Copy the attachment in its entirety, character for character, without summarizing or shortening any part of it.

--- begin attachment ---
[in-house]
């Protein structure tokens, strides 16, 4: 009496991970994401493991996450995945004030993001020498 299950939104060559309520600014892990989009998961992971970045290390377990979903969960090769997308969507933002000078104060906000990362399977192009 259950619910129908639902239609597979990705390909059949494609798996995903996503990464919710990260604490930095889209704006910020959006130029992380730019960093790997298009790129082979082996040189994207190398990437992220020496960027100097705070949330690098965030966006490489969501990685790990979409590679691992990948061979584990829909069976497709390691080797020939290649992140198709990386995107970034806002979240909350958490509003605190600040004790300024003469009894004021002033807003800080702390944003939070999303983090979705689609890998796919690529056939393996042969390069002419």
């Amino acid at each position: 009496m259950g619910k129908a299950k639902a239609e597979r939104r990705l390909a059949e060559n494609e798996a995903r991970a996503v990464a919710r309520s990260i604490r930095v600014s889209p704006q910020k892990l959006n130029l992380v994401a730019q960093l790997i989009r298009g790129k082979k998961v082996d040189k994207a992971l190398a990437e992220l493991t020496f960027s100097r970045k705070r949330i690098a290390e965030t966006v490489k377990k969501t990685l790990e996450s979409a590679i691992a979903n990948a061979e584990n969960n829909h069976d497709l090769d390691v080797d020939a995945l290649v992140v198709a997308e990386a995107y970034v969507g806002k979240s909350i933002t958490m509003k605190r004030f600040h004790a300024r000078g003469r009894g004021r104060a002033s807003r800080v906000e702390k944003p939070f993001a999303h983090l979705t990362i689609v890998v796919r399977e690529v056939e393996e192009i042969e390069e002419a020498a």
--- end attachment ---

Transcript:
[in-house]
């Protein structure tokens, strides 16, 4: 009496991970994401493991996450995945004030993001020498 299950939104060559309520600014892990989009998961992971970045290390377990979903969960090769997308969507933002000078104060906000990362399977192009 259950619910129908639902239609597979990705390909059949494609798996995903996503990464919710990260604490930095889209704006910020959006130029992380730019960093790997298009790129082979082996040189994207190398990437992220020496960027100097705070949330690098965030966006490489969501990685790990979409590679691992990948061979584990829909069976497709390691080797020939290649992140198709990386995107970034806002979240909350958490509003605190600040004790300024003469009894004021002033807003800080702390944003939070999303983090979705689609890998796919690529056939393996042969390069002419």
């Amino acid at each position: 009496m259950g619910k129908a299950k639902a239609e597979r939104r990705l390909a059949e060559n494609e798996a995903r991970a996503v990464a919710r309520s990260i604490r930095v600014s889209p704006q910020k892990l959006n130029l992380v994401a730019q960093l790997i989009r298009g790129k082979k998961v082996d040189k994207a992971l190398a990437e992220l493991t020496f960027s100097r970045k705070r949330i690098a290390e965030t966006v490489k377990k969501t990685l790990e996450s979409a590679i691992a979903n990948a061979e584990n969960n829909h069976d497709l090769d390691v080797d020939a995945l290649v992140v198709a997308e990386a995107y970034v969507g806002k979240s909350i933002t958490m509003k605190r004030f600040h004790a300024r000078g003469r009894g004021r104060a002033s807003r800080v906000e702390k944003p939070f993001a999303h983090l979705t990362i689609v890998v796919r399977e690529v056939e393996e192009i042969e390069e002419a020498a």